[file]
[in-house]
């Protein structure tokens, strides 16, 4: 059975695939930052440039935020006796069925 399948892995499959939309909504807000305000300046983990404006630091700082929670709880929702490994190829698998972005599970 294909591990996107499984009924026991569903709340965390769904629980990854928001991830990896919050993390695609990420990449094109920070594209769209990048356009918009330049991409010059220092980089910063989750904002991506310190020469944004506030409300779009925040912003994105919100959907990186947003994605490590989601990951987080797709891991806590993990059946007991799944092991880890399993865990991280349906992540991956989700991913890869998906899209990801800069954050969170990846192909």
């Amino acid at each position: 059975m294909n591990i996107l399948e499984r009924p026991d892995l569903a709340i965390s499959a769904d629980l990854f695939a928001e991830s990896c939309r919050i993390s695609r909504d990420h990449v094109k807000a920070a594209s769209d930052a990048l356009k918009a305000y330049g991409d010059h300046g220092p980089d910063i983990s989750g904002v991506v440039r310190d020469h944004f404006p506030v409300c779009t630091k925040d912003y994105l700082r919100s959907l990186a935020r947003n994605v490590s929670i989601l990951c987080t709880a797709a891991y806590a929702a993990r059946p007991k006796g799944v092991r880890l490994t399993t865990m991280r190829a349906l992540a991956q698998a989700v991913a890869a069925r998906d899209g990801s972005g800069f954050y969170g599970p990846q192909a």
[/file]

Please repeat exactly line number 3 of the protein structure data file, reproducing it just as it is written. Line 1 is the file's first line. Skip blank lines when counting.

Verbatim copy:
């Amino acid at each position: 059975m294909n591990i996107l399948e499984r009924p026991d892995l569903a709340i965390s499959a769904d629980l990854f695939a928001e991830s990896c939309r919050i993390s695609r909504d990420h990449v094109k807000a920070a594209s769209d930052a990048l356009k918009a305000y330049g991409d010059h300046g220092p980089d910063i983990s989750g904002v991506v440039r310190d020469h944004f404006p506030v409300c779009t630091k925040d912003y994105l700082r919100s959907l990186a935020r947003n994605v490590s929670i989601l990951c987080t709880a797709a891991y806590a929702a993990r059946p007991k006796g799944v092991r880890l490994t399993t865990m991280r190829a349906l992540a991956q698998a989700v991913a890869a069925r998906d899209g990801s972005g800069f954050y969170g599970p990846q192909a």